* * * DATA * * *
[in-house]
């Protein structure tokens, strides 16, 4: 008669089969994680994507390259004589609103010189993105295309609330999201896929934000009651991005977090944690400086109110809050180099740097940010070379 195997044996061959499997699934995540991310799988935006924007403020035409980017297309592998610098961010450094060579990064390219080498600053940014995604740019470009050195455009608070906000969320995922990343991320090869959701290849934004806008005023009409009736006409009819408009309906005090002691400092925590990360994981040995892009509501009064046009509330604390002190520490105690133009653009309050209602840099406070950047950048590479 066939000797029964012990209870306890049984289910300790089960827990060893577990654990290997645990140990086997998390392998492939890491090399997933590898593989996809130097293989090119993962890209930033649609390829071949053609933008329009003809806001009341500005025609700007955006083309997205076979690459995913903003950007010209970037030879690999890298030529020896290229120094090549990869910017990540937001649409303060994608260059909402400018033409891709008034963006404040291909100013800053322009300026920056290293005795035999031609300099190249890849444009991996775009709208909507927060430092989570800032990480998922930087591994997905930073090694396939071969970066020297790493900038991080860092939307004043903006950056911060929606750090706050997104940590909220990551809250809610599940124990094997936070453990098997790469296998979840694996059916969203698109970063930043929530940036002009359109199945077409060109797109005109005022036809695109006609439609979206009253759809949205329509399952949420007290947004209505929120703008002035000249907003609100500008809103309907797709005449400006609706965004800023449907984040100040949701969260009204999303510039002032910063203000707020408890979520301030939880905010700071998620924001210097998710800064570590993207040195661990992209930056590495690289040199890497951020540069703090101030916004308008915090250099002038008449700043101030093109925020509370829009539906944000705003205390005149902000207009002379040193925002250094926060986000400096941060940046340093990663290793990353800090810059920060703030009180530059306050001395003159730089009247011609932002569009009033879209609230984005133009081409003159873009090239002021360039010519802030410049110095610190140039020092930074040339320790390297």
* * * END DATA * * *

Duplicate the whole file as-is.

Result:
[in-house]
């Protein structure tokens, strides 16, 4: 008669089969994680994507390259004589609103010189993105295309609330999201896929934000009651991005977090944690400086109110809050180099740097940010070379 195997044996061959499997699934995540991310799988935006924007403020035409980017297309592998610098961010450094060579990064390219080498600053940014995604740019470009050195455009608070906000969320995922990343991320090869959701290849934004806008005023009409009736006409009819408009309906005090002691400092925590990360994981040995892009509501009064046009509330604390002190520490105690133009653009309050209602840099406070950047950048590479 066939000797029964012990209870306890049984289910300790089960827990060893577990654990290997645990140990086997998390392998492939890491090399997933590898593989996809130097293989090119993962890209930033649609390829071949053609933008329009003809806001009341500005025609700007955006083309997205076979690459995913903003950007010209970037030879690999890298030529020896290229120094090549990869910017990540937001649409303060994608260059909402400018033409891709008034963006404040291909100013800053322009300026920056290293005795035999031609300099190249890849444009991996775009709208909507927060430092989570800032990480998922930087591994997905930073090694396939071969970066020297790493900038991080860092939307004043903006950056911060929606750090706050997104940590909220990551809250809610599940124990094997936070453990098997790469296998979840694996059916969203698109970063930043929530940036002009359109199945077409060109797109005109005022036809695109006609439609979206009253759809949205329509399952949420007290947004209505929120703008002035000249907003609100500008809103309907797709005449400006609706965004800023449907984040100040949701969260009204999303510039002032910063203000707020408890979520301030939880905010700071998620924001210097998710800064570590993207040195661990992209930056590495690289040199890497951020540069703090101030916004308008915090250099002038008449700043101030093109925020509370829009539906944000705003205390005149902000207009002379040193925002250094926060986000400096941060940046340093990663290793990353800090810059920060703030009180530059306050001395003159730089009247011609932002569009009033879209609230984005133009081409003159873009090239002021360039010519802030410049110095610190140039020092930074040339320790390297």